Une campagne de levés numériques sur des représentations de haches emmanchées et lames polies néolithiques, menée en juin 2013entre les bassins de l’École et de l’Essonne dans le cadre du programme Jade 2 de l’ANR,a conduit à la découverte à Buthiers (Seine-et-Marne) d’un important panneau de gravures comprenant une hache à manche crossé, un motif anthropomorphe et deux motifs temporairement interprétés comme des embarcations sans équipage.Le support est composé d’un énorme bloc degrés stampien dégagé par l’érosion sur le bord d’une petite vallée sèche (Vallée aux Noirs) en rive droite de l’Essonne. La particularité du site est de présenter une accumulation sédimentaire au pied de la paroi recouvrant la base du manche de la hache et le pied de la composition anthropomorphe. Une série de levés photogrammétriques et photographiques sous éclairages tournants a permis une première acquisition générale des données,débouchant sur un modèle tridimensionnel du support et sur des relations chronographiques inter-signes que devrait compléter, voire corriger, la campagne 2014.

Article Antiquity

A discovery of exceptional Neolithic engravings in Buthiers, Seine-et-Marne, France

Serge Cassen, Laurent Lescop, Valentin Grimaud & Duncan Caldwell

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http://journal.antiquity.ac.uk/projgall/cassen340

Introduction

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Figure 1. Distribution of hafted axe engravings from the fifth and fourth millennia BC in north-western France (after Cassen 2012).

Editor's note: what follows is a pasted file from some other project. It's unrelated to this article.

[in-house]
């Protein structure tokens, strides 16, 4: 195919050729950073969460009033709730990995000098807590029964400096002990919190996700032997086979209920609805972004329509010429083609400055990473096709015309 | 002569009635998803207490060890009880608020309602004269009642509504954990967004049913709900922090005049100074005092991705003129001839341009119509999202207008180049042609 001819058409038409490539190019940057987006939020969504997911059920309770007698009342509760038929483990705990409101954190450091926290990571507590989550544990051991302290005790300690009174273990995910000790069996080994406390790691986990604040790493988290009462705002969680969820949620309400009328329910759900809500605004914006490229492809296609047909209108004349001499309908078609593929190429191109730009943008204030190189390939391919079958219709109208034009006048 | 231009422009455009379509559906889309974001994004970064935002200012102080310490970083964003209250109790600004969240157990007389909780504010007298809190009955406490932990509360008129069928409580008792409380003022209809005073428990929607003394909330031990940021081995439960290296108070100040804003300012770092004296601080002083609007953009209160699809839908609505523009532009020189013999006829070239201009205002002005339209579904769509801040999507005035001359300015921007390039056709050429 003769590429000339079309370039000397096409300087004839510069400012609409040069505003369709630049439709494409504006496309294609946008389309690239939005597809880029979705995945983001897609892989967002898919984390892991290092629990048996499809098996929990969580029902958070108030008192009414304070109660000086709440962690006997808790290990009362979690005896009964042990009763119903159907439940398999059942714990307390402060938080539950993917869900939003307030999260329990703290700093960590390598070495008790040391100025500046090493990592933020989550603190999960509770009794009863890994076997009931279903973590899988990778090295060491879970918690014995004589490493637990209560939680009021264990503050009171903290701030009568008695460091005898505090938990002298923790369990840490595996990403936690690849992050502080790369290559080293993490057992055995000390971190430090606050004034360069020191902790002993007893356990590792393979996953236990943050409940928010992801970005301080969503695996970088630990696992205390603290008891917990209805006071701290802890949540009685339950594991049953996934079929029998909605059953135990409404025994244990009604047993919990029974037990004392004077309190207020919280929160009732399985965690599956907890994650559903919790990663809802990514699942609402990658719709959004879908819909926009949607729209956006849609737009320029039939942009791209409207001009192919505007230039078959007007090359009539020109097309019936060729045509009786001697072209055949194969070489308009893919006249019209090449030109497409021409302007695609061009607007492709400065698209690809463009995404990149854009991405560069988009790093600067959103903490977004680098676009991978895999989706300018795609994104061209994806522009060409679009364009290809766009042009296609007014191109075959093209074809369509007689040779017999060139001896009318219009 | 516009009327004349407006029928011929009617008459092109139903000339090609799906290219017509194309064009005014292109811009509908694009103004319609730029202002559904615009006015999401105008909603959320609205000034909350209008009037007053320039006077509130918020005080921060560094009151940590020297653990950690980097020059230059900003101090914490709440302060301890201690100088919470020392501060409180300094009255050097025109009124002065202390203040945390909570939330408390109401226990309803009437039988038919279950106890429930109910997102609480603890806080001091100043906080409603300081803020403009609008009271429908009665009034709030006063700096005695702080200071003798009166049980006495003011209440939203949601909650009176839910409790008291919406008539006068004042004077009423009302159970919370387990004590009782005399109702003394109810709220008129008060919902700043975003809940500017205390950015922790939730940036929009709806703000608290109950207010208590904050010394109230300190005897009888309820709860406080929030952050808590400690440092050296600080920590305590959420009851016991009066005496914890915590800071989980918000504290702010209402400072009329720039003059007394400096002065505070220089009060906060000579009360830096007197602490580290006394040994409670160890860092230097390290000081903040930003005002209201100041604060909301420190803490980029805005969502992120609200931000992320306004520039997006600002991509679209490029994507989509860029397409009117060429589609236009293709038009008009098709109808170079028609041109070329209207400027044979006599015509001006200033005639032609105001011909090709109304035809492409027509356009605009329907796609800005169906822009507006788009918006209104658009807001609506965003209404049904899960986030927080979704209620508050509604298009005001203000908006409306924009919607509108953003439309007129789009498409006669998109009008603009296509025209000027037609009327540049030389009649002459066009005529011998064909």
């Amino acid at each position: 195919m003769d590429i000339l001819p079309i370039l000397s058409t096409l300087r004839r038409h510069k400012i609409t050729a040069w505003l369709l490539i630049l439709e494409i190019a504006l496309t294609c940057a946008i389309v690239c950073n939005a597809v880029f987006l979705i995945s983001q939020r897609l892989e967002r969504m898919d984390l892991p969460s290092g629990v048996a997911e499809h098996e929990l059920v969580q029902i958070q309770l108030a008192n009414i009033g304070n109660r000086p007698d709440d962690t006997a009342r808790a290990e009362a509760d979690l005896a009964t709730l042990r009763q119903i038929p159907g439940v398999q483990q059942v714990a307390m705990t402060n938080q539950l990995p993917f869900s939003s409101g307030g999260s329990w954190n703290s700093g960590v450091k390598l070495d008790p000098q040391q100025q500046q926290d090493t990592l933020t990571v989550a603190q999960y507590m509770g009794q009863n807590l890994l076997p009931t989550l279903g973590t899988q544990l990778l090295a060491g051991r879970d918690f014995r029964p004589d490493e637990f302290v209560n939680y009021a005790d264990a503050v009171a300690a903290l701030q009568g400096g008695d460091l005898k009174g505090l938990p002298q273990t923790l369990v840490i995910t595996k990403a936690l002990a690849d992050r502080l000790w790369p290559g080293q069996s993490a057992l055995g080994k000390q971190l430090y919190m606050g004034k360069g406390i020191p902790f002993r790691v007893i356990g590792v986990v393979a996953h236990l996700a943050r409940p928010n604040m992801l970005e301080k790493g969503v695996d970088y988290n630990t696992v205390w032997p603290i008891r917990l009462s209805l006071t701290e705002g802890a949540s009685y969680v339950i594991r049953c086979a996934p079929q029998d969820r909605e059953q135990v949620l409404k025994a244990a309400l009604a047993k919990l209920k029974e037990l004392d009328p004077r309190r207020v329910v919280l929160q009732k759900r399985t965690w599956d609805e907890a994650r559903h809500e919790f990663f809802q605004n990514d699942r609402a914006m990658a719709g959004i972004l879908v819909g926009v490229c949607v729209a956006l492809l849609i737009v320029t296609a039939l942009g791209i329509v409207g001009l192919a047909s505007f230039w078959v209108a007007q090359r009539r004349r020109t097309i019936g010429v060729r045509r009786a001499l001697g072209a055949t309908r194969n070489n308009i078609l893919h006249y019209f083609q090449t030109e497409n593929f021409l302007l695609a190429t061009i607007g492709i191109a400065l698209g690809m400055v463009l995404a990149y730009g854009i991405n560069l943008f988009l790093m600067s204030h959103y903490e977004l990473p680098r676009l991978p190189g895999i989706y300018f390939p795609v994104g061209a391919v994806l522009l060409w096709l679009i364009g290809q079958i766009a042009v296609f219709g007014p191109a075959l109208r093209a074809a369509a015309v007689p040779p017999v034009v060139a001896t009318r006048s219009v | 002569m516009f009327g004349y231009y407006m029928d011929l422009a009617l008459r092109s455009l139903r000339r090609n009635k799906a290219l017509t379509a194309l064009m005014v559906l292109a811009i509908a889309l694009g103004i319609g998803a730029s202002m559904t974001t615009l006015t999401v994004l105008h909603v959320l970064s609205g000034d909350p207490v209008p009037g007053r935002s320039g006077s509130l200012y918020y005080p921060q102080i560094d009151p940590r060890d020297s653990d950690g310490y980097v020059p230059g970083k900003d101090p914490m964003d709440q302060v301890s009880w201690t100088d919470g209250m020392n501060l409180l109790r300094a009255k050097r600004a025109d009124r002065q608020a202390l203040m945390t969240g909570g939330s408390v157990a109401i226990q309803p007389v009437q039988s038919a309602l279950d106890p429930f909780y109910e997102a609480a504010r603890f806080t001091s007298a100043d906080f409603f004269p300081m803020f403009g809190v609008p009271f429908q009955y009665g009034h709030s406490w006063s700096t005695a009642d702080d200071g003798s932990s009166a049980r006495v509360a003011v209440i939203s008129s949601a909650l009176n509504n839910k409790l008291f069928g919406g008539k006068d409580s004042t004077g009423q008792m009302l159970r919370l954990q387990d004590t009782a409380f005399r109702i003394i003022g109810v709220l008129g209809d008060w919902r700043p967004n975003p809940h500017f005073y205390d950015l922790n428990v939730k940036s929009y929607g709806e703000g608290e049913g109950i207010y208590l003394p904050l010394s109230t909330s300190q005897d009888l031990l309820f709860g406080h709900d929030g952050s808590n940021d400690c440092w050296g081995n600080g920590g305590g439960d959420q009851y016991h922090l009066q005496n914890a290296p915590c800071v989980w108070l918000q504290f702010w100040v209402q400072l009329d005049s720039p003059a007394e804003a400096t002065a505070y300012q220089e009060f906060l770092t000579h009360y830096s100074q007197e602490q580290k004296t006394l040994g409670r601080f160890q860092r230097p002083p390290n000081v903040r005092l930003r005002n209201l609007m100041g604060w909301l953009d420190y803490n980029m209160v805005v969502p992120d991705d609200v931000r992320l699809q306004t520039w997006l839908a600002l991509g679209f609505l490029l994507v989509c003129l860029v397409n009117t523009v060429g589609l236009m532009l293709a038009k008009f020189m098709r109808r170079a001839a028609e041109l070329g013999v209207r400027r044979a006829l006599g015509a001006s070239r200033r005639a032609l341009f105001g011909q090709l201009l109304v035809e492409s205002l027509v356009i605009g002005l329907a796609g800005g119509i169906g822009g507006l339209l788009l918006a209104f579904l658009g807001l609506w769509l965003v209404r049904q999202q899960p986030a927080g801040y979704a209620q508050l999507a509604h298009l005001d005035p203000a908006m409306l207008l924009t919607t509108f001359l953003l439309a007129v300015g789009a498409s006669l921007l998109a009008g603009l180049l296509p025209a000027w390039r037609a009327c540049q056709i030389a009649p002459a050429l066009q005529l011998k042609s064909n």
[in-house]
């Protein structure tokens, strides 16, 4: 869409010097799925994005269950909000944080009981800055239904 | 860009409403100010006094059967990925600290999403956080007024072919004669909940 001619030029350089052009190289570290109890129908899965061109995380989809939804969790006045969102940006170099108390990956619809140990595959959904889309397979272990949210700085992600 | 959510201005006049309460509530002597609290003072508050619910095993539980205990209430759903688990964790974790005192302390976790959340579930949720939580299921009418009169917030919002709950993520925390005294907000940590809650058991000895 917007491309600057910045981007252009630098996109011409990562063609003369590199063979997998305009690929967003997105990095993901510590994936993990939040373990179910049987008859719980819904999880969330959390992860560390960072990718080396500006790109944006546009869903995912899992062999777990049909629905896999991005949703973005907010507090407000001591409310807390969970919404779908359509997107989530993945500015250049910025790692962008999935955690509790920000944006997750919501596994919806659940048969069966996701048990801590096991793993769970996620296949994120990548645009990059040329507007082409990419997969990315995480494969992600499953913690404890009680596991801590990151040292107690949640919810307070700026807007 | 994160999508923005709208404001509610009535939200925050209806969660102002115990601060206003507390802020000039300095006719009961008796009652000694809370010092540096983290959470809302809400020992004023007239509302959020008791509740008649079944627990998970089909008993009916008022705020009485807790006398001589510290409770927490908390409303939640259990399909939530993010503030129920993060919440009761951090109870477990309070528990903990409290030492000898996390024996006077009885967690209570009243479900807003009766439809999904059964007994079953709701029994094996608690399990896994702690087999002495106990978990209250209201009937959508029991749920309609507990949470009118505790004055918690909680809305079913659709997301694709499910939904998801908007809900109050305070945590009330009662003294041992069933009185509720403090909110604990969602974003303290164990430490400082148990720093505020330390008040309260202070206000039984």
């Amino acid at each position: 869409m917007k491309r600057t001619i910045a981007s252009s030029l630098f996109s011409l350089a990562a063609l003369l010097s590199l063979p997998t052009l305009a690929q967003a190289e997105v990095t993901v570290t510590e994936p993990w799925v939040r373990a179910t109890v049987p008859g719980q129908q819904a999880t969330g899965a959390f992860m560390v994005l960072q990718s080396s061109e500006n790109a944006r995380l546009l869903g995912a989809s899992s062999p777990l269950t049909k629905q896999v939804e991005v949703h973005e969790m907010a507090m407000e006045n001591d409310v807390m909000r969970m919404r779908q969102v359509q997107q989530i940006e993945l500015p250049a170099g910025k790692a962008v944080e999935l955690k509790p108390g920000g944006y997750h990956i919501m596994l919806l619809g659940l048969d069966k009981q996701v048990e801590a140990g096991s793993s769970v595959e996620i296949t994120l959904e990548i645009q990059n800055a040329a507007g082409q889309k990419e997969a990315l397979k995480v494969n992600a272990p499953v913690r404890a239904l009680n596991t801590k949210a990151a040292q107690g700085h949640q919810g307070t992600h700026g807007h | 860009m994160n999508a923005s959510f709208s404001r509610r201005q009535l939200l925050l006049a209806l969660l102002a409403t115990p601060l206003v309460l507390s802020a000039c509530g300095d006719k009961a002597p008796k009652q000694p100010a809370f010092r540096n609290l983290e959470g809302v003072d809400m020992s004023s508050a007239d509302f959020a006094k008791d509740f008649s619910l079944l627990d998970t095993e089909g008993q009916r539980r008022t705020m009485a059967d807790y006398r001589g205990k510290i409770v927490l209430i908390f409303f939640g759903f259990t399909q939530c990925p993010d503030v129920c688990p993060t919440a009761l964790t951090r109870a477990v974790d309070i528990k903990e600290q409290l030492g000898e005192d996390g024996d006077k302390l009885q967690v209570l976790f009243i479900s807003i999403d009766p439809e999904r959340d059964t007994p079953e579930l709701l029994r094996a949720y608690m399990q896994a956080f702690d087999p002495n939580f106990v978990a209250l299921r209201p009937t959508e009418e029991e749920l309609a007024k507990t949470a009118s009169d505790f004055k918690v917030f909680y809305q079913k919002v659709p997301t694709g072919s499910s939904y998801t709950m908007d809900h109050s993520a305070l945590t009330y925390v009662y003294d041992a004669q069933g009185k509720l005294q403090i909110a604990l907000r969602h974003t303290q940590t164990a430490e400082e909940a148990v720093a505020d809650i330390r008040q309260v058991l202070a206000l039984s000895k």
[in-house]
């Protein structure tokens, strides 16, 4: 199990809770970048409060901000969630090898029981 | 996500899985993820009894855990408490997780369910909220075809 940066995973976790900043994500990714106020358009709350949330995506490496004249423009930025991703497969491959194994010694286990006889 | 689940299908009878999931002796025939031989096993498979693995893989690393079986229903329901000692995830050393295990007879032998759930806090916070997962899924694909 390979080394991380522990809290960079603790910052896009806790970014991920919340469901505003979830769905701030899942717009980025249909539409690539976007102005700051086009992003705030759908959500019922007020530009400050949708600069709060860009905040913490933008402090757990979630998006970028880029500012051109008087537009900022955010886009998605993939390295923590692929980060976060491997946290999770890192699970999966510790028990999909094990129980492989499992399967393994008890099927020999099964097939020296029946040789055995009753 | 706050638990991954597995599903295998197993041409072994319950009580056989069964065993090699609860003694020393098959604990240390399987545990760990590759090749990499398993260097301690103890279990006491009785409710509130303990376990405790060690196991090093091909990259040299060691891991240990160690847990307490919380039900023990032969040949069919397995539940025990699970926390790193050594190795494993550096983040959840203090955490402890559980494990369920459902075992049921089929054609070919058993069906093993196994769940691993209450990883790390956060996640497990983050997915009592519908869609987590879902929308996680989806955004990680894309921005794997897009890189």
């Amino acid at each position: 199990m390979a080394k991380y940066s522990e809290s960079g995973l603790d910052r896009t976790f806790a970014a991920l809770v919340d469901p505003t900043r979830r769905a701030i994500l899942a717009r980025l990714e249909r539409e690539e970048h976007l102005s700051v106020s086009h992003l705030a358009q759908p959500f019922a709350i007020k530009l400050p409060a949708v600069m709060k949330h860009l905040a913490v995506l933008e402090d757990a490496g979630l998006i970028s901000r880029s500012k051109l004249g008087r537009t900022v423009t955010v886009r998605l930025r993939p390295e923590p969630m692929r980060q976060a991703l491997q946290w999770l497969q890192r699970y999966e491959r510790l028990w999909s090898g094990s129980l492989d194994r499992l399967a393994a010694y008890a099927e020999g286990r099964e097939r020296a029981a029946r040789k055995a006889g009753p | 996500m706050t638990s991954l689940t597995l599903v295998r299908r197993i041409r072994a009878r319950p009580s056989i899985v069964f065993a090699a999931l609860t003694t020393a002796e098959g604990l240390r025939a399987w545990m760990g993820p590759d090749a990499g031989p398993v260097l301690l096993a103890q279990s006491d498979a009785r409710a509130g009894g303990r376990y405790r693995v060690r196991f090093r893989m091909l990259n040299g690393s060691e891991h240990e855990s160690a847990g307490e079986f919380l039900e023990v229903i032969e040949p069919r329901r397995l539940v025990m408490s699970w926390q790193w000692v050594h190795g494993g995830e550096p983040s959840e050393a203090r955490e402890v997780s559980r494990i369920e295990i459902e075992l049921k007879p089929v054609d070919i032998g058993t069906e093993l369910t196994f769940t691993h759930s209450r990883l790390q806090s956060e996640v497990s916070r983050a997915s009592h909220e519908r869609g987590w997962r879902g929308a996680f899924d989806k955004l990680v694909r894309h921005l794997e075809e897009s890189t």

Figure 1. Distribution of hafted axe engravings from the fifth and fourth millennia BC in north-western France (after Cassen 2012).

A campaign to record engravings of Neolithic axes in the Massif de Fontainebleau, south of Paris, (Figure 1) in June 2013 led to the discovery of a large panel of engravings consisting of a hafted axe with a crook handle, an anthropomorph, and two motifs that we have provisionally interpreted as boats. The engravings, which one of us (SC) found during joint prospecting, are on a huge block of Stampian sandstone that broke off the table rock around a dry valley on the right bank of the Essonne. The large size of the frieze (4.5m long by 2.8m high), and the high quality and techniques of the imagery, which includes bas-relief and champlevé, make this composition a major element for understanding Neolithic iconography in France.

The hafted axe

The hafted axe motif occurs between a natural projection on the left, whose ridge has been softened by percussion, and the anthropomorph on the right (Figure 2). The proximal end of the axe handle is still buried in the soil. On the basis of the size of a similar axe at Closeau in Nanteau-sur-Essonne (Bénard 2011), the handle probably extends for another 0.4m into the ground, and the original soil surface was probably at least that far again below the handle.

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Figure 2. Photograph of the hafted Bégude-type axe. The handle is still partly buried in the soil.

Figure 2. Photograph of the hafted Bégude-type axe. The handle is still partly buried in the soil.